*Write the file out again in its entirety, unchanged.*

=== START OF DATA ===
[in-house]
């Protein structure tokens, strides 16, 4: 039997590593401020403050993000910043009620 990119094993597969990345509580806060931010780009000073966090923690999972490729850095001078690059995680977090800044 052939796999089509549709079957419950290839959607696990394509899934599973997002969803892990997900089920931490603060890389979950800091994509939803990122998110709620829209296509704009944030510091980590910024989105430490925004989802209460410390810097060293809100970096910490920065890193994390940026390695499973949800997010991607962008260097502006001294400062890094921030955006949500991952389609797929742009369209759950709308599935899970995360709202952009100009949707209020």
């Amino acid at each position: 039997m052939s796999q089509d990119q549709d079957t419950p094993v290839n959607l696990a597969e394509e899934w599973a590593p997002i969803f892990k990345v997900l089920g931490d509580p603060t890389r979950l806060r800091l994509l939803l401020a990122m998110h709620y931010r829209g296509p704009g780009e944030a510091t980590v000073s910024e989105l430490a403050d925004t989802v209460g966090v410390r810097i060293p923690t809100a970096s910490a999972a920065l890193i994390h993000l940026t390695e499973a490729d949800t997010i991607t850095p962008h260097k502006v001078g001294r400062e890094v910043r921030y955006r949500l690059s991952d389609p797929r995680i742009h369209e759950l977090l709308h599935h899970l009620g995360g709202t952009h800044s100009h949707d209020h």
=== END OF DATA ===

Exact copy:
[in-house]
């Protein structure tokens, strides 16, 4: 039997590593401020403050993000910043009620 990119094993597969990345509580806060931010780009000073966090923690999972490729850095001078690059995680977090800044 052939796999089509549709079957419950290839959607696990394509899934599973997002969803892990997900089920931490603060890389979950800091994509939803990122998110709620829209296509704009944030510091980590910024989105430490925004989802209460410390810097060293809100970096910490920065890193994390940026390695499973949800997010991607962008260097502006001294400062890094921030955006949500991952389609797929742009369209759950709308599935899970995360709202952009100009949707209020």
């Amino acid at each position: 039997m052939s796999q089509d990119q549709d079957t419950p094993v290839n959607l696990a597969e394509e899934w599973a590593p997002i969803f892990k990345v997900l089920g931490d509580p603060t890389r979950l806060r800091l994509l939803l401020a990122m998110h709620y931010r829209g296509p704009g780009e944030a510091t980590v000073s910024e989105l430490a403050d925004t989802v209460g966090v410390r810097i060293p923690t809100a970096s910490a999972a920065l890193i994390h993000l940026t390695e499973a490729d949800t997010i991607t850095p962008h260097k502006v001078g001294r400062e890094v910043r921030y955006r949500l690059s991952d389609p797929r995680i742009h369209e759950l977090l709308h599935h899970l009620g995360g709202t952009h800044s100009h949707d209020h």